Because of these differences in breast milk storage capacity, moms with larger capacities can go longer between pumping sessions than those with smaller capacities. Unfortunately, without some type of diagnostic testing, it is not possible to know your exact amount of breast glandular tissue, and therefore, your breast milk storage capacity. However, this above infographic can give you an idea of where your breasts fall.
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So, how often should I pump at work?
As we have established, determining your pump schedule for work will depend on your answers to the above questions and on your breast milk storage capacity. Some moms will need to pump 4 times at work, where other mothers can maintain their supply by only pumping 2 times a day. The goal is to pump frequently enough that you completely empty your breasts in order to signal your body that you need more milk—just like if you were nursing your baby at home. Assuming that you need to pump every three hours, a sample schedule would be:
The times in purple are optional and can be added on if you find that are not pumping enough milk during your pump sessions at work (see also: Proven Ways to Increase Breast Milk Supply), or if you need to build up a freezer stash. Some moms even find that they need to add on a pump session in the middle of the night in order to meet their baby’s daily bottle needs.
You can also shift these times around an hour or two, or even flip for nighttime if you are a superhuman and working night shifts. If you know that you are able to go 4 hours between each pump session, you can pump at 10:30am and 2:30pm.
Since every mom’s schedule and breast storage capacity is different, every pump schedule for work will look different. Do not be afraid to use trial-and-error in determining what works best for you. It will likely take you a week or two back at work to figure out what works best for you and your baby.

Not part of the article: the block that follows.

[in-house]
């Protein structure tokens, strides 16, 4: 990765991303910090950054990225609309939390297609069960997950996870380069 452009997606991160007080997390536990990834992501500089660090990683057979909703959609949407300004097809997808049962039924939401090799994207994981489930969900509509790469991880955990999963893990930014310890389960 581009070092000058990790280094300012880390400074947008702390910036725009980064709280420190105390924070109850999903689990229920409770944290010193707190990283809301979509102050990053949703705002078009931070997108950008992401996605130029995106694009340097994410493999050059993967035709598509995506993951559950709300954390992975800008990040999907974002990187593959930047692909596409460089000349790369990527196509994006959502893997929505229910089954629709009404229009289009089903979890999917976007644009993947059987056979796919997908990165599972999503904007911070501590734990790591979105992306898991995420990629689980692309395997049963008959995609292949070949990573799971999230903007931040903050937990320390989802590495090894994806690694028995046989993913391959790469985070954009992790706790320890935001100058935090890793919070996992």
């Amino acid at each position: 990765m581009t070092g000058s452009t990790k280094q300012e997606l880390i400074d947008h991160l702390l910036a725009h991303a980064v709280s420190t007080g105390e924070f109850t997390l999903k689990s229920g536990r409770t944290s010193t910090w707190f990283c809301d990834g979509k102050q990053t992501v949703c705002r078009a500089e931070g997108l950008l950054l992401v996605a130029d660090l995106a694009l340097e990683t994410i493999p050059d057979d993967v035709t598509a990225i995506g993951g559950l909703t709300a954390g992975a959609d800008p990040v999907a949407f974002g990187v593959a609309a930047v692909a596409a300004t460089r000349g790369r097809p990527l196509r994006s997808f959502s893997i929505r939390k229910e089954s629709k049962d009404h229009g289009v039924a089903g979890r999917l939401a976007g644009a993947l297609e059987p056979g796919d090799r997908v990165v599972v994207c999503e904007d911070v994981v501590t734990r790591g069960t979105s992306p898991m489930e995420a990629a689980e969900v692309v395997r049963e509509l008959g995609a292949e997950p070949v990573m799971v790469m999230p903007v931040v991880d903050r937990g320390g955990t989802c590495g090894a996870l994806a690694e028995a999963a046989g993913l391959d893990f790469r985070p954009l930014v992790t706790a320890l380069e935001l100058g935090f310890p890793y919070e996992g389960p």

One final word of advice on your pump schedule for work is to actually schedule your pump sessions on your work calendar. You do not have to write “PUMPING MILK” on the calendar appointment, but marking yourself unavailable during your predetermined pump times will:
- Let your coworkers know you are not available for meetings or chitchat during certain increments throughout the day. If there is something they need to discuss with you face to face, they need to catch you before or after your pump session. This may be awkward for the first few days, but if they see you being strict with your pump schedule for work they will understand and—hopefully—respect your time and your need to pump. Thank them for understanding if the occasion presents itself. This will set the tone for the next year (or however long) that you plan to pump.
- It will remind you to pump. Your engorged boobs may also remind you that it is time to pump. Oftentimes we can get extremely busy at our jobs as we try to get reports done, students wrangled, patients cared for, and all other manner of fires put out. Doing so helps keep our minds occupied and off how much we miss our babies. However, some moms can use busyness as a reason to not pump. We understand. But having a reminder set in your work calendar will force you to acknowledge your pump schedule and to pump out that liquid gold for your baby.
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Good luck on being as flexibly inflexible as you can with your pump schedule for work!